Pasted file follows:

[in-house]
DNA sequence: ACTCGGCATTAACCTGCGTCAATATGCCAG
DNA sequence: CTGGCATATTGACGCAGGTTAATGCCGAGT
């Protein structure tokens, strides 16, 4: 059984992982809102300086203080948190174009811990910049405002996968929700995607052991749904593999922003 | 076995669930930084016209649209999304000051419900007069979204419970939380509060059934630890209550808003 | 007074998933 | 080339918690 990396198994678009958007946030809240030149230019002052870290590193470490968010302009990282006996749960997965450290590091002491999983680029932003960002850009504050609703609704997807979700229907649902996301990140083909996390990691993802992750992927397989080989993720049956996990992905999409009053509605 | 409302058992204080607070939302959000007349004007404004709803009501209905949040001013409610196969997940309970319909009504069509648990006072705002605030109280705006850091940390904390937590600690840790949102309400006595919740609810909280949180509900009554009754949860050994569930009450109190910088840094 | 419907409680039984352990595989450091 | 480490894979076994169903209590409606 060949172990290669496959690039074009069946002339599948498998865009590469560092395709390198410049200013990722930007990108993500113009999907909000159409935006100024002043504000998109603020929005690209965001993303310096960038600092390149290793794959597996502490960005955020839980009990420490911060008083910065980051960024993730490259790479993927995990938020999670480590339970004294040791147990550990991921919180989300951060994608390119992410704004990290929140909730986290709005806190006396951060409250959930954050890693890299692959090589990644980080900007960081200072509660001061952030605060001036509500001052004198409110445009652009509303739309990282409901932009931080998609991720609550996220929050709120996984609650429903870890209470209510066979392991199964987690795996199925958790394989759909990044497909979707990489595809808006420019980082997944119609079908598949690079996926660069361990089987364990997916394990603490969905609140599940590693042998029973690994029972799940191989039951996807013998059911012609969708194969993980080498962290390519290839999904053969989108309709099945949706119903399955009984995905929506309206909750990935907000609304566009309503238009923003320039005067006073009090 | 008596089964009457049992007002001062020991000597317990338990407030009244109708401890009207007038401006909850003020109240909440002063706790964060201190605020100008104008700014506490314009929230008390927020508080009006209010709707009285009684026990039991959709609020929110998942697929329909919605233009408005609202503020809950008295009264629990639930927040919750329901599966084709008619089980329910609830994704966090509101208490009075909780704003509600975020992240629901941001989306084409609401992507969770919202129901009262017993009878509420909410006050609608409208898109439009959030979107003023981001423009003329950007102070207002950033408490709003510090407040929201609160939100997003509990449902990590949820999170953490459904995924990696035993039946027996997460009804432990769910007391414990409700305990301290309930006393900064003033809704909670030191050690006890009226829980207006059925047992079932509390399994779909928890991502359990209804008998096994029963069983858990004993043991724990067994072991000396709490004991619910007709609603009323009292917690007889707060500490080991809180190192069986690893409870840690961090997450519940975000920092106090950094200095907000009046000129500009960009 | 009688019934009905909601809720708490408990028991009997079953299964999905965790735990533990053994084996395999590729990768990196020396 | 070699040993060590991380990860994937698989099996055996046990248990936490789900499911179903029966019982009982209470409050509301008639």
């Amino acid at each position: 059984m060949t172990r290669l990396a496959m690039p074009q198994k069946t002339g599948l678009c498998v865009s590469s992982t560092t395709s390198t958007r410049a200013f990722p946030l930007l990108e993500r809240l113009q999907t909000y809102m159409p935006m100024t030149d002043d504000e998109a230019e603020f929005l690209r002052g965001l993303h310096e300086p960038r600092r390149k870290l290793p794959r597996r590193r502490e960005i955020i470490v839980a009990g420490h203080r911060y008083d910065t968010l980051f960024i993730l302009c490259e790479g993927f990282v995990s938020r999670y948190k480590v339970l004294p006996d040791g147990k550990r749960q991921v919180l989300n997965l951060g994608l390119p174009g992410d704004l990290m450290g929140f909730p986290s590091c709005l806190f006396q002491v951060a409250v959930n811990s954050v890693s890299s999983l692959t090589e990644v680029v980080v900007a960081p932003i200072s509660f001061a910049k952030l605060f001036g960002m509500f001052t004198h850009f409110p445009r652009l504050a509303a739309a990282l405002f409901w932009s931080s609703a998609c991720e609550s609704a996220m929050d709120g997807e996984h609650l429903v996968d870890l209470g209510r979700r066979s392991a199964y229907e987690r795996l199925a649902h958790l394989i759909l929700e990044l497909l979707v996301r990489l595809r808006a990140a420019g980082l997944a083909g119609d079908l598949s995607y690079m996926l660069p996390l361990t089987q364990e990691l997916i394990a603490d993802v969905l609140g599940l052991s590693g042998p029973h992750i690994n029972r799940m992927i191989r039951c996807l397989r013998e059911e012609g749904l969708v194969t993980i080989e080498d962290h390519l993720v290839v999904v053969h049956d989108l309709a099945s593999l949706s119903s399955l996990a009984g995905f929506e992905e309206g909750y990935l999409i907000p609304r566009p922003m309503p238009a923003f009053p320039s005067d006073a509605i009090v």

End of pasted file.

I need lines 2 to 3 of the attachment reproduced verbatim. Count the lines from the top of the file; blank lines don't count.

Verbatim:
DNA sequence: ACTCGGCATTAACCTGCGTCAATATGCCAG
DNA sequence: CTGGCATATTGACGCAGGTTAATGCCGAGT